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253 Anti-TIGIT antibodies require enhanced FcγR co-engagement for optimal T and NK cell-dependent anti-tumor immunity
  1. Rebecca Ward1,
  2. Elena Paltrinieri2,
  3. Marilyn Marques1,
  4. Priyadarshini Iyer1,
  5. Sylvia Dietrich3,
  6. Jeremy Waight4,
  7. Mark Bushell1,
  8. Nicholas Wilson5,
  9. Jennifer Buell1,
  10. David Savitsky1 and
  11. Dhan Chand1
  1. 1Agenus Inc, Lexington, MA, USA
  2. 2Pyxis Oncology, Cambridge, MA, USA
  3. 3Dragonfly Therapeutics Inc, Waltham, MA, USA
  4. 4GlaxoSmithKline, King of Prussia, Pennsylvania, USA
  5. 5Gilead Sciences, San Carlos, CA, USA


Background T-cell immunoreceptor with Ig and ITIM domains (TIGIT) is an important negative regulator of the immune response to cancer that contributes to resistance/relapse to anti-PD-1 therapy.1 In clinical trials, anti-human (h) TIGIT antibodies have shown promising activity in combination with anti-PD-1/PD-L1 antibodies for the treatment of various solid tumors.2 However, the optimal format for anti-TIGIT antibodies remains controversial. Here we describe a novel Fcγ receptor (FcγR)-dependent mechanism of action that is critical for enhancing T and NK cell anti-tumor immunity, and, further informs on the optimal design of anti-TIGIT antibodies.

Methods We investigated a panel of Fc-silent, Fc-competent, and Fc-engineered anti-mouse (m) TIGIT antibody variants in syngeneic murine CT26 tumor-bearing or B16F10 pseudo-metastases models. To further elucidate the relative contribution of T and NK cells in controlling tumor growth, we assessed the activity of Fc-engineered anti-TIGIT antibodies in NK cell-depleted or T cell-deficient (Nu-Foxn1nu) CT26 tumor-bearing mice. Immune-related pharmacodynamic changes in the tumor microenvironment were assessed by flow cytometry. We further validated these findings in primary human T and NK cell activation assays using Fc-engineered anti-human TIGIT antibodies.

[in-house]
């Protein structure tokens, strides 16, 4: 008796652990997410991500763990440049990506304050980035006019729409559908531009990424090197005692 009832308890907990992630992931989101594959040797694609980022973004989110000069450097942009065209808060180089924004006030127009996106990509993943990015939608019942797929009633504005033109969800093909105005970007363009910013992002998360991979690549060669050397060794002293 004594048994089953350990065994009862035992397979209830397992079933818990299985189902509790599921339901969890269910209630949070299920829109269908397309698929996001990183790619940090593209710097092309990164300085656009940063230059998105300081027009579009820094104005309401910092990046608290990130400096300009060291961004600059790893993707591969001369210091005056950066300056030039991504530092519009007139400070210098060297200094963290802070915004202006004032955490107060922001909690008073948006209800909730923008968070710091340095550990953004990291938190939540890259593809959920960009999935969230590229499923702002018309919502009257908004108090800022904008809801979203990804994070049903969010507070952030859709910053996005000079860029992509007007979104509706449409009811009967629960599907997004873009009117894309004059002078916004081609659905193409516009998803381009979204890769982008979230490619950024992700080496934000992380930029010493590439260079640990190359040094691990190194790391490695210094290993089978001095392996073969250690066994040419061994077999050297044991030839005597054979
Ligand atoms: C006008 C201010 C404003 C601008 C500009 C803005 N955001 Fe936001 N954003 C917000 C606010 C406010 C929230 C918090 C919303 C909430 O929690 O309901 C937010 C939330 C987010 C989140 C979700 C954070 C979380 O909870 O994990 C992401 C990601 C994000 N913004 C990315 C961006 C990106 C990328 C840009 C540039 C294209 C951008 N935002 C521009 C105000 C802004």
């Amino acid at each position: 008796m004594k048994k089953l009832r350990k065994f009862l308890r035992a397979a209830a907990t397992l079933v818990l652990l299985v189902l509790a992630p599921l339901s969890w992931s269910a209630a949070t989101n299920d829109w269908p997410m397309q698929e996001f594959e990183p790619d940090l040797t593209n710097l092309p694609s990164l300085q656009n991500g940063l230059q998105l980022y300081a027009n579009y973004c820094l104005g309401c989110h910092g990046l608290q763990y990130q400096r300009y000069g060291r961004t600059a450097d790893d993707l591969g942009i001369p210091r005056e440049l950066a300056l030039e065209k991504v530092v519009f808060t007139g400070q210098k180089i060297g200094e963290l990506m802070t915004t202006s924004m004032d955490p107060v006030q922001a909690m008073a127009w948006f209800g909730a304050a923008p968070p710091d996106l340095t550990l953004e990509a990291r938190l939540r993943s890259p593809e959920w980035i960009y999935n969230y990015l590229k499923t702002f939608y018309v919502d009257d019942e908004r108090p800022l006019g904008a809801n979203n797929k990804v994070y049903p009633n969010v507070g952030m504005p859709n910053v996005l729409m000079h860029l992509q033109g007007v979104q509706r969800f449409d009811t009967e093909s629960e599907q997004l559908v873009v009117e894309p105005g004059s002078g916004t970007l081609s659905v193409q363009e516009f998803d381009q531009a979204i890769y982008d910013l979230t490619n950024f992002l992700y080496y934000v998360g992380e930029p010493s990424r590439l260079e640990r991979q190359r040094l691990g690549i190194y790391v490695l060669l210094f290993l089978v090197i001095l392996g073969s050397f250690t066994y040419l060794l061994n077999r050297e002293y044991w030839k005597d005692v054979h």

Results The Fc-engineered anti-mTIGIT antibody, which demonstrates enhanced binding to mouse FcγRIV, was the only variant to deliver single agent anti-tumor activity. The Fc-enhanced variant outperformed the Fc-competent variant while the Fc-inert variant had no anti-tumor activity. Tumor control by anti-mTIGIT antibodies was not dependent on Treg depletion, but rather on increased frequency of CD8+ T cells and activated NK cells (Ki67, IFNγ, CD107a and TRAIL) in the tumor microenvironment. Concordant with observations in the mouse, Fc-engineered anti-hTIGIT antibodies with improved binding to FcγRIIIA demonstrate superior T and NK cell activation in PBMC-based assays compared to a standard hIgG1 variant. Notably, superior activity of the Fc-engineered anti-hTIGIT antibody was observed from PBMC donors that express either high or low affinity FcγRIIIA. Blockade of FcγRIIIA or depletion of CD14+ and CD56+ cells reduced the functional activity of the Fc-enhanced anti-TIGIT antibody, confirming the requirement for FcγR co-engagement to maximize T cell responses.

Conclusions Our data demonstrate the importance of FcγR co-engagement by anti-TIGIT antibodies to promote immune activation and tumor control. First generation anti-TIGIT antibodies are not optimally designed to co-engage all FcγRIIIA variants. However, Fc-enhanced anti-TIGIT antibodies unlock a novel FcγR-dependent mechanism of action to enhance T and NK cell-dependent anti-tumor immunity and further improve therapeutic outcomes.


  1. Johnston RJ, et al., The immunoreceptor TIGIT regulates antitumor and antiviral CD8(+) T cell effector function. Cancer Cell 2014; 26:923–37.

  2. Rodriguez-Abreu D, et al., Primary analysis of a randomized, double-blind, phase II study of the anti-TIGIT antibody tiragolumab (tira) plus atezolizumab (atezo) versus placebo plus atezo as first-line (1L) treatment in patients with PD-L1-selected NSCLC (CITYSCAPE). Journal of Clinical Oncology 2020; 38:15_suppl, 9503–9503.

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